Mothers always in control
A girl at the pharmacy was on her tablet, waiting for some pills. I, having nothing to do, began to “maco-read”. She was de-leafing an e-book, A Child Called ‘It’. (By the way, I was making a purchase of cough syrup, just in case people like RH get frightened). I could only get through a page before the girl realised I was staring over her shoulder and into her iPad.
But there was a line I caught: “You must always love your mother. She is the fruit that bore you.” It is said that the hand that rocks the cradle, rules the world. Our mothers create us in more ways than one; for when that hand is unsteady, so is the child who becomes an adult. Some mothers can rock to the wrong rhythm.
I saw a police officer reprimand a youth yesterday; and the youngster started behaving like a bad M&M: a mix between Miley Cyrus and Michael Jackson – sticking tongue out and grabbing crotch – while expatiating expletives. Personification, similes, metaphors, even onomatopoeia . . . this teen had serious cursory skills. But his mother started cursing too. As a society, we perhaps need to just cool it. Take it down a notch. Listen to some Brass Soul instead of Bounty Killa and see . . . no, feel the difference. Music is a powerful thing; and mothers are powerful people.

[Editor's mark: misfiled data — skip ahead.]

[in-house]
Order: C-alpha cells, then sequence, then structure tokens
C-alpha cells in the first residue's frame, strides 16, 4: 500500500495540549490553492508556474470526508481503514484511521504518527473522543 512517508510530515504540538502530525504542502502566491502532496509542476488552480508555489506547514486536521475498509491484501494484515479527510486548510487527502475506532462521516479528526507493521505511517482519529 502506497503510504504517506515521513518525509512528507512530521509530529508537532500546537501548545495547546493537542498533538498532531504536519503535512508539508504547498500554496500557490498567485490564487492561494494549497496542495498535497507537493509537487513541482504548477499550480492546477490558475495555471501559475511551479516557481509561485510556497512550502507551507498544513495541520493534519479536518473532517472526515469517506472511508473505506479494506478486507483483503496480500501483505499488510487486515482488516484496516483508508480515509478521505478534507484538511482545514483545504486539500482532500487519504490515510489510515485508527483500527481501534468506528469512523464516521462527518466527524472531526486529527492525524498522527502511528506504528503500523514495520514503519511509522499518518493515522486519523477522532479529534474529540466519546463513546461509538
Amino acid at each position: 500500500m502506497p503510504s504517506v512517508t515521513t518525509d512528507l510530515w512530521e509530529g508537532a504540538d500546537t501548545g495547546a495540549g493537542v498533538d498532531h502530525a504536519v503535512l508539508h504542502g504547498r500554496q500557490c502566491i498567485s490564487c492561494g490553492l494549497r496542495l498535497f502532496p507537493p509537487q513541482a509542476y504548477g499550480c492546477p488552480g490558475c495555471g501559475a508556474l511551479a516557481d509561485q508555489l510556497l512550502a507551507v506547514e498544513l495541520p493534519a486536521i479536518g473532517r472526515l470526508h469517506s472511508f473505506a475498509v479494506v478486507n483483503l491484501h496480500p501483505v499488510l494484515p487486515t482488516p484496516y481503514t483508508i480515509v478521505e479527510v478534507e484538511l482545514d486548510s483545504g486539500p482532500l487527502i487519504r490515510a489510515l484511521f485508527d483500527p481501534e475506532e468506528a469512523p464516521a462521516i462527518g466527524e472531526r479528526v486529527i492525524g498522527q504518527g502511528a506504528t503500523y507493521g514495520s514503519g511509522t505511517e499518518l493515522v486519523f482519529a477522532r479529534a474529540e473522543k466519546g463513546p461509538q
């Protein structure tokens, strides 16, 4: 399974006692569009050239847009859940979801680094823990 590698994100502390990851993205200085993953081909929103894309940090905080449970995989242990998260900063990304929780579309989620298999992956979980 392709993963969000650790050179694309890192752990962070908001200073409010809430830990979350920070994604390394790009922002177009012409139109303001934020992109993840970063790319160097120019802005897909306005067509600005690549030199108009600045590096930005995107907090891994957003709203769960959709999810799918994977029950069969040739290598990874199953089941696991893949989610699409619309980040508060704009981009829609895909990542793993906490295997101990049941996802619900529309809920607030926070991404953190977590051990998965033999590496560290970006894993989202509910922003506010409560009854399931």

Wild, wild west
I remember sitting in the car one day, my grandmother riding shotgun while my uncle drove. It was the wild, wild west – the ZR drivers were chasing commuters like cowboys corralling cattle. One driver, aggravated by my uncle’s adherence to the speed limit, pulled alongside and shouted, “Yuh mudda . . . !”
Not missing a beat, my grandmother retorted, “Thank you son, the mother is right here.” Ever hear a ZR driver apologise? I was not only amused, but impressed. Mothers have a lot of clout; and could give hard ones, too. Are we mothers exercising our power efficiently, though? I wonder about the mothers of some of our societal brothers and sisters. While adults must take responsibility for their own actions, a tree usually grows the way in which it was pruned, right?
A mother-figure in my life was Dana Seetahal. She was fearless, intelligent and fought tirelessly for justice. It feels strange to use the past tense when referring to my cousin. She was a role model who first stirred in me the desire to write for a prestigious paper. Her simple advice to my 12-year-old self was, “The pen is a powerful weapon.” Unfortunately, the weapons used to end her life were less sophisticated but more lethal.
Two days before her murder, I heard Nappy Mayers singing, Bring Back De Ole Time Days on 94.7 FM. Indeed, it takes time for such ruthlessness and callousness to be ingrained into a society. Killers aren’t born murderers. Theirs is an evolutionary process and evolution in some ways is good, but in others, horrible. As Alison Hinds would say, “Control it, gyal!” The way mothers rock determines how society rolls.
Veoma Ali is an author, actor, broadcaster, advertising exec and most importantly, a karaoke lover.